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At-A-Glance Film Reviews

Rashomon (1950)



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God is omniscient, but for the rest of us, possessing incomplete knowledge, perspective is important. Our minds translate what we perceive into what we think is objective reality, and they do it so well that we forget that what we perceive can very often be quite far removed from objective reality. Perspective dictates what we know, and perhaps more importantly it dictates what we don't know. Complicate this with the fact that our perceptions are interpretive, and it is in our nature to skew truth by putting it in different lights and maybe even outright lying about it. As one of the characters in Rashomon observes, "It's human to lie. Most of the time we can't even be honest with ourselves."

This is a theme adeptly demonstrated by Rashomon, a murder mystery of sorts in which different accounts of a series of events are presented, all of which conflict with each other. This is common in murder mysteries, but in this one, none of the characters lie to cover up their tracks. They may not even be lying on purpose, although this call is an exercise for the reader.

The final account of the events does not necessarily solve the mystery for us, but it does suggest how seemingly conflicting accounts might all be true: there are as many subjective truths, after all, as there are people. With this final account, it is an interesting pursuit to compare them to prior accounts and consider what the differences say about the prides and priorities of the characters.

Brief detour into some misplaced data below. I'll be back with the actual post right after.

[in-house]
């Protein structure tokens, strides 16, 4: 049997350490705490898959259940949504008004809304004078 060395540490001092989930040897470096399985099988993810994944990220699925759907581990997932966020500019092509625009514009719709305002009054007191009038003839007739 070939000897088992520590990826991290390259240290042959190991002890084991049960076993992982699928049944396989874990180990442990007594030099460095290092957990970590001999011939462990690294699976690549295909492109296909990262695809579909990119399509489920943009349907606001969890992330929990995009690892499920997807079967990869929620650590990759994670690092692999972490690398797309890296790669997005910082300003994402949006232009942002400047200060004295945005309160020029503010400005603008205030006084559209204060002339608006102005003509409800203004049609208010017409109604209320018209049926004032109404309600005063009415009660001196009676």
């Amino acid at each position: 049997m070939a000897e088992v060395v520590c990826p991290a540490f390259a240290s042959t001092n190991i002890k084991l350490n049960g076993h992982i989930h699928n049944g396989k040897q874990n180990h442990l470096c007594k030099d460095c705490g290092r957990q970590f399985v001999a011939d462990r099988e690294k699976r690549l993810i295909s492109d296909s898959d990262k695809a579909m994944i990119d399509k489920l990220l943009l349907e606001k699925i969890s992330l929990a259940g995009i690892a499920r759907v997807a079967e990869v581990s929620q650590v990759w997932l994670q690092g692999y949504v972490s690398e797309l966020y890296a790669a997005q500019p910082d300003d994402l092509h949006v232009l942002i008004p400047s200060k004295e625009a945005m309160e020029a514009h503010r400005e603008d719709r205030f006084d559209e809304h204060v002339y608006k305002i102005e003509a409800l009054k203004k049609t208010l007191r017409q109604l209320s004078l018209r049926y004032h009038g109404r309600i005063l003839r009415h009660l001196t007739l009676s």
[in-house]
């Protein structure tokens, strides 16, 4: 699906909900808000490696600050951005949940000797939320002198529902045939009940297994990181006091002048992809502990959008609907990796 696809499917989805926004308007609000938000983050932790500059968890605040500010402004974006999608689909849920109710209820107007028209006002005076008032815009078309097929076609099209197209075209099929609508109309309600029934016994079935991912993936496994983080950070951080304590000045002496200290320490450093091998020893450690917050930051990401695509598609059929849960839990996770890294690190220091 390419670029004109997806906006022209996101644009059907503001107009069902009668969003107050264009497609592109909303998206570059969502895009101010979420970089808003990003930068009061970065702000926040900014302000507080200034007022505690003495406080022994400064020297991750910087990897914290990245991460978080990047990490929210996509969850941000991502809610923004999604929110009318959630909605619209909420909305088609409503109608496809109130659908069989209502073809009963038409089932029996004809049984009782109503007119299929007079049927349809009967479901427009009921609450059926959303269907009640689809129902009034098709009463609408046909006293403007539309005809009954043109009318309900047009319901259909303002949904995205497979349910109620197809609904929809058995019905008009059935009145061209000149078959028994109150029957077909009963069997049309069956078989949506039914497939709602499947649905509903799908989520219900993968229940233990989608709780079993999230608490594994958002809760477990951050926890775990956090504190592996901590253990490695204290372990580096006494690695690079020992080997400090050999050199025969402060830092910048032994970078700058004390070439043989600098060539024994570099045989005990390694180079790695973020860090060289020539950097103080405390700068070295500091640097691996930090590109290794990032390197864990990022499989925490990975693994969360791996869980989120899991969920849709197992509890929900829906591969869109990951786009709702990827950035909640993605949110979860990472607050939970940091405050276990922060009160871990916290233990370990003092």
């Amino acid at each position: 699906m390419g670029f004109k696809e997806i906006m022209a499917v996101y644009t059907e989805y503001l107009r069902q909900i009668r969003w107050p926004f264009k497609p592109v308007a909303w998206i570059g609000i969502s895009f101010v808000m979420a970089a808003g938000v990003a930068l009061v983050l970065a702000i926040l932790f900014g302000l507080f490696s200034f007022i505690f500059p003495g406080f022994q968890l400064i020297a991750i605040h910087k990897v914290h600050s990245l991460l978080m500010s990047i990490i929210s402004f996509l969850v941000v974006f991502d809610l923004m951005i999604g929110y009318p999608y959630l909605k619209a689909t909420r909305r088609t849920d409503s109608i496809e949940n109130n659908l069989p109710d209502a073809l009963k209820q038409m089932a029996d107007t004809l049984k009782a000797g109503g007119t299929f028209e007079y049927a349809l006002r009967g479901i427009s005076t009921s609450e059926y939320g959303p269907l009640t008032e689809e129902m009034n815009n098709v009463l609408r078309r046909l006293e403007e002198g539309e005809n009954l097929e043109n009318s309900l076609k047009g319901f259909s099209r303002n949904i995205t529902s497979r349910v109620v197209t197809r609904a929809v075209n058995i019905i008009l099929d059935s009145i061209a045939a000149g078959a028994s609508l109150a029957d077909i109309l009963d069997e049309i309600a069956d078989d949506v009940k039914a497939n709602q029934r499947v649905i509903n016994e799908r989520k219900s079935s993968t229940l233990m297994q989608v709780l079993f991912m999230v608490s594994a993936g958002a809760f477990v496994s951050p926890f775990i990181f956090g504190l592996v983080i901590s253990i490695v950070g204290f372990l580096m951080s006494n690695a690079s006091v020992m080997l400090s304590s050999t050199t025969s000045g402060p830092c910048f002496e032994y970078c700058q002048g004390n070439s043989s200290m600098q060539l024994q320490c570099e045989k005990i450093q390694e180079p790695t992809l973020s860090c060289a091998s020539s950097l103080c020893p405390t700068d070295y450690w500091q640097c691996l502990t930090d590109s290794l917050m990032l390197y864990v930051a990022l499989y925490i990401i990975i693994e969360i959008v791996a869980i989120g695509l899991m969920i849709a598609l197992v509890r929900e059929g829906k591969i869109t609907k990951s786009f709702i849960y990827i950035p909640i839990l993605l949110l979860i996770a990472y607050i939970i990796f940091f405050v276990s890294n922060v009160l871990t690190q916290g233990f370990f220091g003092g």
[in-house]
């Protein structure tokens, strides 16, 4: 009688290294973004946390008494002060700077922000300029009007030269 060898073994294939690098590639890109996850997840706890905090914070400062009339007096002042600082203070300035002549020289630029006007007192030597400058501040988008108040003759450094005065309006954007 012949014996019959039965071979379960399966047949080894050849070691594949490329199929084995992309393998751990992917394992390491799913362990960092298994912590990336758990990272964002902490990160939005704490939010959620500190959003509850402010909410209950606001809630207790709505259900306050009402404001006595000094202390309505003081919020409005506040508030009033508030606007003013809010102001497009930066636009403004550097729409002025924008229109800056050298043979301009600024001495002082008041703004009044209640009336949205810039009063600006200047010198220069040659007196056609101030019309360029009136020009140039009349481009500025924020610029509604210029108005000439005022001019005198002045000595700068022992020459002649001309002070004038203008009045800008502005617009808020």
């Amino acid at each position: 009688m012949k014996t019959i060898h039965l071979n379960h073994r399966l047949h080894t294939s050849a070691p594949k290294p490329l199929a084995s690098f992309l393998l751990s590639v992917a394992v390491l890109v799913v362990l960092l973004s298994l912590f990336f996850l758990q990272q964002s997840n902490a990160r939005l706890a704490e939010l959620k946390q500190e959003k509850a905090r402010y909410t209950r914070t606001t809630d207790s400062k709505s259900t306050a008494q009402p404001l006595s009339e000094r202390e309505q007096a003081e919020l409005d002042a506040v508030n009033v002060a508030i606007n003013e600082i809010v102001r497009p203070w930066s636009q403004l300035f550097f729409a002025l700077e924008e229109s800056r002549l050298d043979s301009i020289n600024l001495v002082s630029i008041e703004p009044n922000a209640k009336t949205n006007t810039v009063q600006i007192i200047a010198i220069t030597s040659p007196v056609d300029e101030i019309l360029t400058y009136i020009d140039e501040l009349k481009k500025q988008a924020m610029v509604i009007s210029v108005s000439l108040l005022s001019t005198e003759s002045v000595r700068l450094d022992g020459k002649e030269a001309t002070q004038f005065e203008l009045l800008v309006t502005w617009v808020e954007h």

The above is enough to fascinate me, but I haven't even mentioned the film's stunning cinematography -- beautiful and, at the time, innovative -- and heightened emotional acting style that extracts great emotion from the mundane. Drama, as they say, is life with the dull bits cut out. Rashomon cuts everything out that isn't powerful and overflowing, to the point where jaded viewers might perceive it as over the top. But that's missing the point, because ultimately the film is still truthful about human nature and desires, and it is in exaggerating them that these things break free from the trappings of mundane practicality to be experienced and studied.

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